London today. India tomorrow-ish.

I’m in London at my Grandma’s flat, preparing for an early flight to India tomorrow. By preparation I mean staring passively at a bag I need to pack again, clearing off memory cards for all visual and written riches I will collect over the next few weeks, and reading whatever I can cram about the region I’m about to experience.

To Kerala I go! But first, a few fun facts about the southern Indian state.

* Malayalam is the official state language of Kerala.
* In 2001, Kerala had a population of 31 million–56% Hindu, 25% Muslim, 19% Christian. (So, that’s O% unaffiliated?…)
* State policies have long supported universal education. Kerala boasts the highest literacy rates (91%) of any Indian region and leads the country in family and gender equality planning.
* Since an economic recession in the 1970s pushed many to immigrate, 20% of the GDP comes from remittances sent from the Persian Gulf.
* Ayurvedic medicine has been alive for thousands of years
* The traditional arts scene of Malayali music, dance, and ritual drama are widely performed and enjoyed.
* Described as a “go-ahead tourism” State, the natural and cultural phenomena of this region seem within arms reach of the tourist, as well as many eco-tourism iniatives.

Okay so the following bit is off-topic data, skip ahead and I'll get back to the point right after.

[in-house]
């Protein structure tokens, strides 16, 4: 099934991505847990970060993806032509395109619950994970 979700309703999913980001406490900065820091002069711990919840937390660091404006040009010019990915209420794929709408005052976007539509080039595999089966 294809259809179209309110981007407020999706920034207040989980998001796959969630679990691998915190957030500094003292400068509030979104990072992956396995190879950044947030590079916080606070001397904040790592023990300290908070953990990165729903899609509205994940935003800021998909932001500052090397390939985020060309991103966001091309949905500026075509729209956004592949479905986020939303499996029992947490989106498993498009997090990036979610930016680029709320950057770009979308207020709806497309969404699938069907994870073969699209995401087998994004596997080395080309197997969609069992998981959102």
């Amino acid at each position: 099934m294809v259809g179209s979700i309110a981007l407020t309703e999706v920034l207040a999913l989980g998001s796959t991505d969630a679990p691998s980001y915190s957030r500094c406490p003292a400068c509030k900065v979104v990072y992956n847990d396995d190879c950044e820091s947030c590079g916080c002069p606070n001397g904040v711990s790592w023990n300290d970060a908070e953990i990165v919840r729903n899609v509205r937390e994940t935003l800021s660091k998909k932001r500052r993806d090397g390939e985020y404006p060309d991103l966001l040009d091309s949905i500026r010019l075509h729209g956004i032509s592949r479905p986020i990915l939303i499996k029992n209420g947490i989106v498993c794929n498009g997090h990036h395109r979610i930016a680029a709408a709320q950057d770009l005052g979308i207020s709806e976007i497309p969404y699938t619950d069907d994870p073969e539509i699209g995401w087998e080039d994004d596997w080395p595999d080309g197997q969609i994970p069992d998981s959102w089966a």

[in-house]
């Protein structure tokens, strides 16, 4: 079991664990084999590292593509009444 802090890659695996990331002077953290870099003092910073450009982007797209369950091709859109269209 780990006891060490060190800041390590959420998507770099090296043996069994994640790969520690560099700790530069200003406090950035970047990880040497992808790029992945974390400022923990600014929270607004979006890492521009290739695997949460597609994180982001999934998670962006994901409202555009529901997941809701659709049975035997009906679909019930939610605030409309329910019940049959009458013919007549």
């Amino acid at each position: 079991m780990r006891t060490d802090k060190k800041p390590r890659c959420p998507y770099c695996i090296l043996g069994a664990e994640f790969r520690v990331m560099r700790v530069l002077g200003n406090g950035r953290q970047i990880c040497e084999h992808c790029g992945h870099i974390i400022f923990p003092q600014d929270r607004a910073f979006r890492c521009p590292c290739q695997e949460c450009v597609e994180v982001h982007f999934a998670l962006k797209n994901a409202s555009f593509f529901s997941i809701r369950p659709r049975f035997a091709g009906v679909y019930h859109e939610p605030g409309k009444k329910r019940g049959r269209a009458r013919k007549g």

As I read on, I’m curious to experience Kerala’s apparent combination of paradoxical values and traditions to many policies. Kerala is described as open to the outside world and innovation has been the backbone of the State’s economic prosperity. Still dominant, however, is the old hierarchy of the caste, very traditional dress, and off-limit Hindu temples to outsiders. With this in mind, will Kerala seem like an odd, irreconcilable place to me? Will I enjoy the benefits of a preserved tradition as I watch Kalirippayattu, a Kerala martial art, in action and forget my desire to reconcile differences. Or will I struggle against India as I try to reduce it’s history and people into a single narrative. How do Malayalis reconcile their country’s seeming contradictions? Are they at peace with the complex narrative?

Main Source: The Rough Guide to Kerala by David Abram;


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